Research in movies or TV series? Not a chance – not in Germany anyway! Yet this is actually an area with huge potential to encourage young people to go into the sciences. After all, despite all of the politically instigated job market, educational and equal opportunity measures, there has been hardly any progress in cracking open the gender-typical study and career choices and the distance felt (by females) toward scientific and technical professions in business and academia.
Quantum physics effects not only bear witness to the exotic nature of the microworld; they also facilitate completely new approaches, for instance in data processing. To better understand them, the team working with Immanuel Bloch, Director at the Max Planck Institute of Quantum Optics in Garching, is using atoms in optical lattices to simulate quantum matter.
In the course of evolution, cells have acquired a lot of redundancy. Many processes are probably more complicated than they need to be. Petra Schwille from the Max Planck Institute of Biochemistry in Martinsried wants to find out what constitutes the bare essentials of a cell. By concentrating on what’s important, the biophysicist also manages to reconcile her career and family life.
Emergency braking systems already prevent quite a few traffic accidents, but electronic assistants still have no proper overview of what’s happening on the road. Bernt Schiele, Director at the Max Planck Institute for Informatics in Saarbrücken, wants to change this. He teaches computers to anticipate the routes of vehicles and pedestrians.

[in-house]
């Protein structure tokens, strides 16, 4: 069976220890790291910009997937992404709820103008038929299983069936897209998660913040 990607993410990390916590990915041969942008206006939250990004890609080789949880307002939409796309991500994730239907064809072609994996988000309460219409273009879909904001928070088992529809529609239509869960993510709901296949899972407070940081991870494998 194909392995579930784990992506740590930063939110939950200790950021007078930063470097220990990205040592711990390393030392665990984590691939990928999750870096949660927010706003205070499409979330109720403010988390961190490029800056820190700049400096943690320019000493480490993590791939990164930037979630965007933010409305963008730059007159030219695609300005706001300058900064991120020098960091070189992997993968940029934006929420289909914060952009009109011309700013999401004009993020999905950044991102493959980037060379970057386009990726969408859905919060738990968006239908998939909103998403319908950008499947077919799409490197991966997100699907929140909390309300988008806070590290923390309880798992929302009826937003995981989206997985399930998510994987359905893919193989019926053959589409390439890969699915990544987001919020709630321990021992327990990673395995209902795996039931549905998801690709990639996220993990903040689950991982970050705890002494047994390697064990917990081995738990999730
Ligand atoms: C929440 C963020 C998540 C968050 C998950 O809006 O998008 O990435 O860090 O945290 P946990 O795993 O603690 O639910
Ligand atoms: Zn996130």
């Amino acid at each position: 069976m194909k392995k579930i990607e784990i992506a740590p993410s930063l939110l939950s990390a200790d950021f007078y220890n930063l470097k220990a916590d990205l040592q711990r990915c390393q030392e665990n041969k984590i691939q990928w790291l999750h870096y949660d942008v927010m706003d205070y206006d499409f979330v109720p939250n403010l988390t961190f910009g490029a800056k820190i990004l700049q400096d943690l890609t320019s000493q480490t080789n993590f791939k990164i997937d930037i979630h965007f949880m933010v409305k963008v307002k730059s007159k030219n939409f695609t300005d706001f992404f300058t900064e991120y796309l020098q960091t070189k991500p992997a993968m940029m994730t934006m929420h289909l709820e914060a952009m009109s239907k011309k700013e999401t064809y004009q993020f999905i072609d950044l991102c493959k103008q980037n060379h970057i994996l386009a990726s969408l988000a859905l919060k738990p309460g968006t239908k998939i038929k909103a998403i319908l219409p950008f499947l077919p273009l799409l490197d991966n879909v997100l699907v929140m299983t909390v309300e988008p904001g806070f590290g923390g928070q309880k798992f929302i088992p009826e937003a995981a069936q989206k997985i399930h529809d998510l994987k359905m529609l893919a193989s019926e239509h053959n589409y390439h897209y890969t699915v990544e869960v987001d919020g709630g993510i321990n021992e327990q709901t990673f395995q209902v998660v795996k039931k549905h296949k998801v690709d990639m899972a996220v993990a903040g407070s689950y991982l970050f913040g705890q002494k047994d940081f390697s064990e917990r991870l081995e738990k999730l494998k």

It is commonly thought that methane forms either chemically, at high pressure or temperature, or as a product of microbial activity. But there are also other ways. Junior scientists working with Frank Keppler from the Max Planck Institute for Chemistry in Mainz discovered unexpected sources of methane: plants, fungi, soil – and even meteorites.
Everyone who has worked for a long time wants to enjoy a sufficient pension. But is this still realistic given the scale of demographic change? How could the social insurance system be reformed to take the pressure off contributors and still prevent poverty in old age? Axel Börsch-Supan conducts research in the politically charged field of pension financing, extended life expectancy and the threat of declining solidarity at the Munich Center for the Economics of Aging (MEA), part of the Max Planck Institute for Social Law and Social Policy. He says the most important area to improve upon is labor force participation.